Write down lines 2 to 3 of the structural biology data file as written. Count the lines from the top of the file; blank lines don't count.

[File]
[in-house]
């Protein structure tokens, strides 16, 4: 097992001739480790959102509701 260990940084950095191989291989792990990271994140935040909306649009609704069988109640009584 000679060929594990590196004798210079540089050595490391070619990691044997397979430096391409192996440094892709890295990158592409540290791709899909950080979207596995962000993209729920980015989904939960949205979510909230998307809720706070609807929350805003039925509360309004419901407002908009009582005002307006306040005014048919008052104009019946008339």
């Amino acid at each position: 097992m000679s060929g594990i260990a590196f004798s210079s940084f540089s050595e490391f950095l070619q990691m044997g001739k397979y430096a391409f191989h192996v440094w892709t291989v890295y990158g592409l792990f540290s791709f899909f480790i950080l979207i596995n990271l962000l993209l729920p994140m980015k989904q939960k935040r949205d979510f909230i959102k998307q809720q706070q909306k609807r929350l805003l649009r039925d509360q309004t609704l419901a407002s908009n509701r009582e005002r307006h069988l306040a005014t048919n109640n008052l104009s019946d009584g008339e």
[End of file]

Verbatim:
């Protein structure tokens, strides 16, 4: 097992001739480790959102509701 260990940084950095191989291989792990990271994140935040909306649009609704069988109640009584 000679060929594990590196004798210079540089050595490391070619990691044997397979430096391409192996440094892709890295990158592409540290791709899909950080979207596995962000993209729920980015989904939960949205979510909230998307809720706070609807929350805003039925509360309004419901407002908009009582005002307006306040005014048919008052104009019946008339």
């Amino acid at each position: 097992m000679s060929g594990i260990a590196f004798s210079s940084f540089s050595e490391f950095l070619q990691m044997g001739k397979y430096a391409f191989h192996v440094w892709t291989v890295y990158g592409l792990f540290s791709f899909f480790i950080l979207i596995n990271l962000l993209l729920p994140m980015k989904q939960k935040r949205d979510f909230i959102k998307q809720q706070q909306k609807r929350l805003l649009r039925d509360q309004t609704l419901a407002s908009n509701r009582e005002r307006h069988l306040a005014t048919n109640n008052l104009s019946d009584g008339e």